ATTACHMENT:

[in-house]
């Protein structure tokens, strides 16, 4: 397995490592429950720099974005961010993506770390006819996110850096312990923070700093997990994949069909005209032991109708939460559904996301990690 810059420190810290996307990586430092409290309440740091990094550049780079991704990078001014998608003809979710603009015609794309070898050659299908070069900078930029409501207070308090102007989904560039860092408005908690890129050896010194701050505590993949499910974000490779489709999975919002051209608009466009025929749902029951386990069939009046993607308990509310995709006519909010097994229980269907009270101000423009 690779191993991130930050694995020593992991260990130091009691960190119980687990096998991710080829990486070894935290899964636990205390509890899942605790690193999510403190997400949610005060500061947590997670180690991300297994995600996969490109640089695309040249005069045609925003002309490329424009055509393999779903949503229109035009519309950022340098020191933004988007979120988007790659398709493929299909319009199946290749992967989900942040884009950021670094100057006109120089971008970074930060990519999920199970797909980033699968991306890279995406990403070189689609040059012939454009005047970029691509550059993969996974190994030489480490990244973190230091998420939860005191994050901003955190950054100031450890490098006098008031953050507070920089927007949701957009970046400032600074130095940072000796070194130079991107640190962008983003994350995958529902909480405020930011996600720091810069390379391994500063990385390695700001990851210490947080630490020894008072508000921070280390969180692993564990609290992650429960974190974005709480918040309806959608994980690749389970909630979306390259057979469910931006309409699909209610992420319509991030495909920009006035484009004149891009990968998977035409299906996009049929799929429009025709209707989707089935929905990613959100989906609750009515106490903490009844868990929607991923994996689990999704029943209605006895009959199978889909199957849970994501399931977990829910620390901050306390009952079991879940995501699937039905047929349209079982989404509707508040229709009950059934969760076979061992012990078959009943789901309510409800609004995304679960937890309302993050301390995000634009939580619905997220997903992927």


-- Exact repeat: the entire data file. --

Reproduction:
[in-house]
């Protein structure tokens, strides 16, 4: 397995490592429950720099974005961010993506770390006819996110850096312990923070700093997990994949069909005209032991109708939460559904996301990690 810059420190810290996307990586430092409290309440740091990094550049780079991704990078001014998608003809979710603009015609794309070898050659299908070069900078930029409501207070308090102007989904560039860092408005908690890129050896010194701050505590993949499910974000490779489709999975919002051209608009466009025929749902029951386990069939009046993607308990509310995709006519909010097994229980269907009270101000423009 690779191993991130930050694995020593992991260990130091009691960190119980687990096998991710080829990486070894935290899964636990205390509890899942605790690193999510403190997400949610005060500061947590997670180690991300297994995600996969490109640089695309040249005069045609925003002309490329424009055509393999779903949503229109035009519309950022340098020191933004988007979120988007790659398709493929299909319009199946290749992967989900942040884009950021670094100057006109120089971008970074930060990519999920199970797909980033699968991306890279995406990403070189689609040059012939454009005047970029691509550059993969996974190994030489480490990244973190230091998420939860005191994050901003955190950054100031450890490098006098008031953050507070920089927007949701957009970046400032600074130095940072000796070194130079991107640190962008983003994350995958529902909480405020930011996600720091810069390379391994500063990385390695700001990851210490947080630490020894008072508000921070280390969180692993564990609290992650429960974190974005709480918040309806959608994980690749389970909630979306390259057979469910931006309409699909209610992420319509991030495909920009006035484009004149891009990968998977035409299906996009049929799929429009025709209707989707089935929905990613959100989906609750009515106490903490009844868990929607991923994996689990999704029943209605006895009959199978889909199957849970994501399931977990829910620390901050306390009952079991879940995501699937039905047929349209079982989404509707508040229709009950059934969760076979061992012990078959009943789901309510409800609004995304679960937890309302993050301390995000634009939580619905997220997903992927």